Newspaper article St Louis Post-Dispatch (MO)

Windsor Chairs Are among Most Prized American Antiques

Newspaper article St Louis Post-Dispatch (MO)

Windsor Chairs Are among Most Prized American Antiques

Article excerpt

OUR ANCESTORS would be surprised to find the humble Windsor chair among the superstars of today's antiques world. After all, there is nothing elegant in a Windsor's materials, nothing grand in its design, nothing extravagant in its decorations. In fact, 200 years ago you were more likely to find a Windsor chair in the kitchen or on the porch than in the dining room.

However, according to Traditional Home magazine, Windsor chairs now are among the most prized American antiques.

The grace and simplicity that make antique Windsors appealing have made their reproductions equally popular. Reproduction Windsors have one compelling advantage over antique originals: cost. Where an antique Windsor might cost thousands of dollars, good handmade reproduction Windsors can be had for $300 to $800, and Windsor-style chairs are available at just about any price.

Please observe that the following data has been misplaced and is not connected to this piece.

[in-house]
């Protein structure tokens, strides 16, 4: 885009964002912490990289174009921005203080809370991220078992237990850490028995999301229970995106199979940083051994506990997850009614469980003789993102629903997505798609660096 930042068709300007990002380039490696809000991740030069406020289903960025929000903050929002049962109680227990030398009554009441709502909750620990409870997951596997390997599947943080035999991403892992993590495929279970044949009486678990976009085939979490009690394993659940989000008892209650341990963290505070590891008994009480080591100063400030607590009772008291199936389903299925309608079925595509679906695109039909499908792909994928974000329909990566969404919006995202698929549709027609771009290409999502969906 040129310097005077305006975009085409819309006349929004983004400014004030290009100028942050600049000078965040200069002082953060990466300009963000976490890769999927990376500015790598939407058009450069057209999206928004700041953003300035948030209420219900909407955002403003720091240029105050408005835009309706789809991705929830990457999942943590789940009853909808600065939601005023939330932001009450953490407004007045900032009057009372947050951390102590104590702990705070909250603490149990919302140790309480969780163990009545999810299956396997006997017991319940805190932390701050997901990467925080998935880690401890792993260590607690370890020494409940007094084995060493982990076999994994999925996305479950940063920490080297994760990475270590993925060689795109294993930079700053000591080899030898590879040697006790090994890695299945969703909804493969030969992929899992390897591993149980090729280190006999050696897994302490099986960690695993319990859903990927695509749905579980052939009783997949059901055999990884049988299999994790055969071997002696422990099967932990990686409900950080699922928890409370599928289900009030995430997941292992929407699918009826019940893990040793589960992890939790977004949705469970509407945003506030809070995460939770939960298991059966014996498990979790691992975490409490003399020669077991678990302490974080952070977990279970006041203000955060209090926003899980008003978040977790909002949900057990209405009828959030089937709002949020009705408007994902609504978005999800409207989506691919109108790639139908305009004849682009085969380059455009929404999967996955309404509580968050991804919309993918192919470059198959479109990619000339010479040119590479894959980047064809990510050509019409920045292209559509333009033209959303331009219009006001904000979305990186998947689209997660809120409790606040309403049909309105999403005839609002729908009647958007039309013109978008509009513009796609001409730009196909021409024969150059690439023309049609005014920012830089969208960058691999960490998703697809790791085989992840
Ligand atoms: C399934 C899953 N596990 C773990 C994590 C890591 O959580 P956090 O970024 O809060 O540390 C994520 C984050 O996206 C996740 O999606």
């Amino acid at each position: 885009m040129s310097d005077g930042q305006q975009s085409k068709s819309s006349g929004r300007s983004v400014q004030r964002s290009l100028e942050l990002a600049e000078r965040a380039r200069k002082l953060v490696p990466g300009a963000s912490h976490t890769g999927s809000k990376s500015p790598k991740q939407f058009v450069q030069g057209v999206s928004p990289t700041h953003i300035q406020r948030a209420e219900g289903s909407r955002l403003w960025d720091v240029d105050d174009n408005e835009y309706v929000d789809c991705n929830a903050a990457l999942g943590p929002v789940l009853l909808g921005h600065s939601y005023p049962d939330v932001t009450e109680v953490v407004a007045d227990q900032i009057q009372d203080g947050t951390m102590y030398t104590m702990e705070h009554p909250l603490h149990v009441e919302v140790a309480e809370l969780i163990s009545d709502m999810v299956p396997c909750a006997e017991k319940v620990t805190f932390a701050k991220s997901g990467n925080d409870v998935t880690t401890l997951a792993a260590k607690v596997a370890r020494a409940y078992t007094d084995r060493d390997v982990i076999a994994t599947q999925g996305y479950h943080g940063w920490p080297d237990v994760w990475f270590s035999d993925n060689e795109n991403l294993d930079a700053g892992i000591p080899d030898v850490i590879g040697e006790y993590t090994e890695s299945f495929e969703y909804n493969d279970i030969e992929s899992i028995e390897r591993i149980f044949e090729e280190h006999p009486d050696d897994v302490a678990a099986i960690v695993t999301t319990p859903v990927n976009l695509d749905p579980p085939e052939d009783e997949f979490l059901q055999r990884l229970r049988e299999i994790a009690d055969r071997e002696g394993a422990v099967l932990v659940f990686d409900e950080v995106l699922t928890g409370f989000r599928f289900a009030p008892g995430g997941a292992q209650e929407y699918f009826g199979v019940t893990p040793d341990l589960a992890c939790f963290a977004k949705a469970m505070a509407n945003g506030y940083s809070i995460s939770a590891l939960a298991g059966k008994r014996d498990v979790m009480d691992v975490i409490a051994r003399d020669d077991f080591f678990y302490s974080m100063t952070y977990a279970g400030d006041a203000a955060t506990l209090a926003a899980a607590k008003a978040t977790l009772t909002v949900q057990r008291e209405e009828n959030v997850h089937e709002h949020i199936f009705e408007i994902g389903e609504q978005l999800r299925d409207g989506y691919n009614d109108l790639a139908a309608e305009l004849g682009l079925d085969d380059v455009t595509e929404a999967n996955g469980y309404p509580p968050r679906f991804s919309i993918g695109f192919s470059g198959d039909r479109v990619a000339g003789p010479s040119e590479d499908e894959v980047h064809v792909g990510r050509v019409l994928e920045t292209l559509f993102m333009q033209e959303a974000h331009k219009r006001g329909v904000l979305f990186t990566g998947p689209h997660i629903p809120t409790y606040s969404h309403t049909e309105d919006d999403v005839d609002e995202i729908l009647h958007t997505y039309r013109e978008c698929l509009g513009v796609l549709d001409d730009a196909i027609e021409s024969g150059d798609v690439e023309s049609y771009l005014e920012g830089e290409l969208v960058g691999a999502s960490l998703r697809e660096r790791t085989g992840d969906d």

The cost of antique chairs rises sharply when they are part of a matched pair or larger set. With reproductions you can surround a table with compatible Windsors and not have to take out a second mortgage. Furthermore, many small chairmakers build and finish Windsors to order, so a set can be created by pairing a reproduction with an antique.

However, not all Windsor reproductions are created equal. "Windsor chairs are made partly by feel," says Douglas Dimes, whose father's New Hampshire company reproduces many styles of Windsor chairs, including some for Colonial Williamsburg. "To make a good Windsor takes years of learning how to make it fit right and feel right. It's an art."

Many large furniture companies have Windsor chairs in their lines, and some of them are very good. With machine manufacture, however, come inevitable compromises in finish and construction; look for a reproduction that feels like an antique in finish, proportion and construction.

Chairs with a Windsor shape were made in England as early as the 15th century. The name probably comes from the town of Windsor, once surrounded by beech forests that provided the raw material for numerous local chairmakers. …

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